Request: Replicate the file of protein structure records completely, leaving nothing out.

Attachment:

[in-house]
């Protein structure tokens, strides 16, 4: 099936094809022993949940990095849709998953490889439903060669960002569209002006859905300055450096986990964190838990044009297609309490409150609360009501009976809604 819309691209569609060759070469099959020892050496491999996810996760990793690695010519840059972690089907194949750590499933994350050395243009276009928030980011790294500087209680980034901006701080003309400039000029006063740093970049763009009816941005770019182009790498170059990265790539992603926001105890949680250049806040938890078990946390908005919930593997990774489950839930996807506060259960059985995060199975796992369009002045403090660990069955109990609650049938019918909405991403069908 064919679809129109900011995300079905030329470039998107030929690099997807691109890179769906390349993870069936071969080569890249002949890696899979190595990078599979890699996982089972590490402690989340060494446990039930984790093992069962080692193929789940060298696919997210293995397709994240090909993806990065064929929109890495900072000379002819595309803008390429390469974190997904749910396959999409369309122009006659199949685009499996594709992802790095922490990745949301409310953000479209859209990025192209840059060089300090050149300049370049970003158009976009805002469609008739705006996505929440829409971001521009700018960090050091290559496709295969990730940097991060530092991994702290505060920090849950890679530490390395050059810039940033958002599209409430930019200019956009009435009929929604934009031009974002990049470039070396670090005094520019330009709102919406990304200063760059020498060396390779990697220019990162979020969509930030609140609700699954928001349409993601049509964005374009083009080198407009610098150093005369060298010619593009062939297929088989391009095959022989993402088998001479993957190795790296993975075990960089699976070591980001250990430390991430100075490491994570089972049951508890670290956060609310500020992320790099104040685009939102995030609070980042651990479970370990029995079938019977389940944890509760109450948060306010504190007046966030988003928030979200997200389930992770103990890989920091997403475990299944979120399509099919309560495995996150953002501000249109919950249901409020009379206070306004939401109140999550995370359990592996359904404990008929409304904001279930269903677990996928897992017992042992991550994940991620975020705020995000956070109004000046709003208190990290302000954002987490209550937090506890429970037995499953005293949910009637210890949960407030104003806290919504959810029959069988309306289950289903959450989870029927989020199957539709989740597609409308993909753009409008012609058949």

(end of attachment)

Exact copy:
[in-house]
């Protein structure tokens, strides 16, 4: 099936094809022993949940990095849709998953490889439903060669960002569209002006859905300055450096986990964190838990044009297609309490409150609360009501009976809604 819309691209569609060759070469099959020892050496491999996810996760990793690695010519840059972690089907194949750590499933994350050395243009276009928030980011790294500087209680980034901006701080003309400039000029006063740093970049763009009816941005770019182009790498170059990265790539992603926001105890949680250049806040938890078990946390908005919930593997990774489950839930996807506060259960059985995060199975796992369009002045403090660990069955109990609650049938019918909405991403069908 064919679809129109900011995300079905030329470039998107030929690099997807691109890179769906390349993870069936071969080569890249002949890696899979190595990078599979890699996982089972590490402690989340060494446990039930984790093992069962080692193929789940060298696919997210293995397709994240090909993806990065064929929109890495900072000379002819595309803008390429390469974190997904749910396959999409369309122009006659199949685009499996594709992802790095922490990745949301409310953000479209859209990025192209840059060089300090050149300049370049970003158009976009805002469609008739705006996505929440829409971001521009700018960090050091290559496709295969990730940097991060530092991994702290505060920090849950890679530490390395050059810039940033958002599209409430930019200019956009009435009929929604934009031009974002990049470039070396670090005094520019330009709102919406990304200063760059020498060396390779990697220019990162979020969509930030609140609700699954928001349409993601049509964005374009083009080198407009610098150093005369060298010619593009062939297929088989391009095959022989993402088998001479993957190795790296993975075990960089699976070591980001250990430390991430100075490491994570089972049951508890670290956060609310500020992320790099104040685009939102995030609070980042651990479970370990029995079938019977389940944890509760109450948060306010504190007046966030988003928030979200997200389930992770103990890989920091997403475990299944979120399509099919309560495995996150953002501000249109919950249901409020009379206070306004939401109140999550995370359990592996359904404990008929409304904001279930269903677990996928897992017992042992991550994940991620975020705020995000956070109004000046709003208190990290302000954002987490209550937090506890429970037995499953005293949910009637210890949960407030104003806290919504959810029959069988309306289950289903959450989870029927989020199957539709989740597609409308993909753009409008012609058949």